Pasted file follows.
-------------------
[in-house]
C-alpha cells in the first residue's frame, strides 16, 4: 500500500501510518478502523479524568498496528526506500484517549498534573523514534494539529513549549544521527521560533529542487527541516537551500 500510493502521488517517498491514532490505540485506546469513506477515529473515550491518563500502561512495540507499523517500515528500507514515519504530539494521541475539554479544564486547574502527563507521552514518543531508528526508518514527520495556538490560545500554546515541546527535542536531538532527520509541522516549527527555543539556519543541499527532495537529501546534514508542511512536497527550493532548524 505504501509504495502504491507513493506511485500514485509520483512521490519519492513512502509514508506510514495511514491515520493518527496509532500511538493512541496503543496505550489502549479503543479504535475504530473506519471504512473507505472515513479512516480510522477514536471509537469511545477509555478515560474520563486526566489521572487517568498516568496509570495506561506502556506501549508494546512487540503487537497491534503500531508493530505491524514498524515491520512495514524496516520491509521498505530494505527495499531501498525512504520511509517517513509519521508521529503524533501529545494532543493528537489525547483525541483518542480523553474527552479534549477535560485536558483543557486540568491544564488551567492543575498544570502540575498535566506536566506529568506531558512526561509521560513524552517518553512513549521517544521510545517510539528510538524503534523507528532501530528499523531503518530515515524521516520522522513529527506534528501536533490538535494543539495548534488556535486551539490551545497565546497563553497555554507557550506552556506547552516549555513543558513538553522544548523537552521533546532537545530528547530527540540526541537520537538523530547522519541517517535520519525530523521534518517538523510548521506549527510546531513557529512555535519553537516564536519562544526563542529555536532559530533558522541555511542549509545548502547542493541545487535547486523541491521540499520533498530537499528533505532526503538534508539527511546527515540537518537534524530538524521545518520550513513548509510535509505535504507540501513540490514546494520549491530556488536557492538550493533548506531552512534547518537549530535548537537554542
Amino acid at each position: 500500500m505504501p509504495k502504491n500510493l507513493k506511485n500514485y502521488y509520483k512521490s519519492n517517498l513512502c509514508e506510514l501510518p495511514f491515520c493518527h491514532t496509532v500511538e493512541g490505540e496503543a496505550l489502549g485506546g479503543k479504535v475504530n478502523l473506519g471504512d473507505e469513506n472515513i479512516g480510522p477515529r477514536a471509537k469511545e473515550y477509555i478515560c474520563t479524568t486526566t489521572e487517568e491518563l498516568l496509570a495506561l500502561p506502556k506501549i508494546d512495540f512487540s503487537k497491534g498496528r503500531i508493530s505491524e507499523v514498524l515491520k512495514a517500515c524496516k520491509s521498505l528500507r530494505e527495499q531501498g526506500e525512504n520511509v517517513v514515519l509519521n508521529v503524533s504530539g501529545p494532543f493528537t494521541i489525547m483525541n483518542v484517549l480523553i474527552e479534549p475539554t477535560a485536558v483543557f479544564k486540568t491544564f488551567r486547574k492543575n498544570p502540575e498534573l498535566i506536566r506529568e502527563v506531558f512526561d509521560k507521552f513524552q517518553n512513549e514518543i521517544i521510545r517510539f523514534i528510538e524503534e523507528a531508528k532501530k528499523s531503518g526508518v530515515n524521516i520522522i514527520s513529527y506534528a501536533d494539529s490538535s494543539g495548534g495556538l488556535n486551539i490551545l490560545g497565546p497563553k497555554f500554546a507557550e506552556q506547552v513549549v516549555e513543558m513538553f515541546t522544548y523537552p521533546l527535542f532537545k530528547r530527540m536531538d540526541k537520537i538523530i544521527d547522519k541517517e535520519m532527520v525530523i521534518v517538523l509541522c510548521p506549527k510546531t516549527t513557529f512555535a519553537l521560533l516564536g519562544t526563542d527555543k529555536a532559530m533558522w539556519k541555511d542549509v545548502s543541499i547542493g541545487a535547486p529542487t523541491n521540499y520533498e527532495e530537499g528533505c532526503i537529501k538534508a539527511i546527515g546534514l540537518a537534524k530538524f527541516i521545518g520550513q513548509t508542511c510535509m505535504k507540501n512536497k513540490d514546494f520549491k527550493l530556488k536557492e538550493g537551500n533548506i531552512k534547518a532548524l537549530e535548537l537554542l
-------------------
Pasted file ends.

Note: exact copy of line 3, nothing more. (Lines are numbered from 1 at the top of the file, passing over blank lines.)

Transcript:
Amino acid at each position: 500500500m505504501p509504495k502504491n500510493l507513493k506511485n500514485y502521488y509520483k512521490s519519492n517517498l513512502c509514508e506510514l501510518p495511514f491515520c493518527h491514532t496509532v500511538e493512541g490505540e496503543a496505550l489502549g485506546g479503543k479504535v475504530n478502523l473506519g471504512d473507505e469513506n472515513i479512516g480510522p477515529r477514536a471509537k469511545e473515550y477509555i478515560c474520563t479524568t486526566t489521572e487517568e491518563l498516568l496509570a495506561l500502561p506502556k506501549i508494546d512495540f512487540s503487537k497491534g498496528r503500531i508493530s505491524e507499523v514498524l515491520k512495514a517500515c524496516k520491509s521498505l528500507r530494505e527495499q531501498g526506500e525512504n520511509v517517513v514515519l509519521n508521529v503524533s504530539g501529545p494532543f493528537t494521541i489525547m483525541n483518542v484517549l480523553i474527552e479534549p475539554t477535560a485536558v483543557f479544564k486540568t491544564f488551567r486547574k492543575n498544570p502540575e498534573l498535566i506536566r506529568e502527563v506531558f512526561d509521560k507521552f513524552q517518553n512513549e514518543i521517544i521510545r517510539f523514534i528510538e524503534e523507528a531508528k532501530k528499523s531503518g526508518v530515515n524521516i520522522i514527520s513529527y506534528a501536533d494539529s490538535s494543539g495548534g495556538l488556535n486551539i490551545l490560545g497565546p497563553k497555554f500554546a507557550e506552556q506547552v513549549v516549555e513543558m513538553f515541546t522544548y523537552p521533546l527535542f532537545k530528547r530527540m536531538d540526541k537520537i538523530i544521527d547522519k541517517e535520519m532527520v525530523i521534518v517538523l509541522c510548521p506549527k510546531t516549527t513557529f512555535a519553537l521560533l516564536g519562544t526563542d527555543k529555536a532559530m533558522w539556519k541555511d542549509v545548502s543541499i547542493g541545487a535547486p529542487t523541491n521540499y520533498e527532495e530537499g528533505c532526503i537529501k538534508a539527511i546527515g546534514l540537518a537534524k530538524f527541516i521545518g520550513q513548509t508542511c510535509m505535504k507540501n512536497k513540490d514546494f520549491k527550493l530556488k536557492e538550493g537551500n533548506i531552512k534547518a532548524l537549530e535548537l537554542l